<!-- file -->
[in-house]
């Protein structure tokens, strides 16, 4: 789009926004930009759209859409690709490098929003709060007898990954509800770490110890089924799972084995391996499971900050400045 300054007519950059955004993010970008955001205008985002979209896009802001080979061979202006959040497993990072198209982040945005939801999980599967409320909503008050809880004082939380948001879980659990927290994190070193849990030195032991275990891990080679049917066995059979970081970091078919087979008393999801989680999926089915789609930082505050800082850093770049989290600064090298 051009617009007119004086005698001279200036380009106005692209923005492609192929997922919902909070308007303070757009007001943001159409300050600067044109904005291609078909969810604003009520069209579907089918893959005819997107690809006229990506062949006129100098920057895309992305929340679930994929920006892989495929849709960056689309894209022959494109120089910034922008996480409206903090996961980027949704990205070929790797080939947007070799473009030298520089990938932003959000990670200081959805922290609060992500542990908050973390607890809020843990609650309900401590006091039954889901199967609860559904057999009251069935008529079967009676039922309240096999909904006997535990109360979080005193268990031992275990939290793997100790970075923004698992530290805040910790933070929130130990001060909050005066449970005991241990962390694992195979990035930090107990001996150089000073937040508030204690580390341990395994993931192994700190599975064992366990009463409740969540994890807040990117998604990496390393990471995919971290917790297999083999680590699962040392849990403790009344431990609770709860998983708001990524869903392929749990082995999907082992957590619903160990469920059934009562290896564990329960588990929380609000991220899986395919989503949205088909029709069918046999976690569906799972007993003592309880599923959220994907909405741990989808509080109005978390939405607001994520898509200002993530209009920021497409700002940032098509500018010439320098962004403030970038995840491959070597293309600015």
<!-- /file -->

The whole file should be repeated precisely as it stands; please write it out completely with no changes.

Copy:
[in-house]
């Protein structure tokens, strides 16, 4: 789009926004930009759209859409690709490098929003709060007898990954509800770490110890089924799972084995391996499971900050400045 300054007519950059955004993010970008955001205008985002979209896009802001080979061979202006959040497993990072198209982040945005939801999980599967409320909503008050809880004082939380948001879980659990927290994190070193849990030195032991275990891990080679049917066995059979970081970091078919087979008393999801989680999926089915789609930082505050800082850093770049989290600064090298 051009617009007119004086005698001279200036380009106005692209923005492609192929997922919902909070308007303070757009007001943001159409300050600067044109904005291609078909969810604003009520069209579907089918893959005819997107690809006229990506062949006129100098920057895309992305929340679930994929920006892989495929849709960056689309894209022959494109120089910034922008996480409206903090996961980027949704990205070929790797080939947007070799473009030298520089990938932003959000990670200081959805922290609060992500542990908050973390607890809020843990609650309900401590006091039954889901199967609860559904057999009251069935008529079967009676039922309240096999909904006997535990109360979080005193268990031992275990939290793997100790970075923004698992530290805040910790933070929130130990001060909050005066449970005991241990962390694992195979990035930090107990001996150089000073937040508030204690580390341990395994993931192994700190599975064992366990009463409740969540994890807040990117998604990496390393990471995919971290917790297999083999680590699962040392849990403790009344431990609770709860998983708001990524869903392929749990082995999907082992957590619903160990469920059934009562290896564990329960588990929380609000991220899986395919989503949205088909029709069918046999976690569906799972007993003592309880599923959220994907909405741990989808509080109005978390939405607001994520898509200002993530209009920021497409700002940032098509500018010439320098962004403030970038995840491959070597293309600015």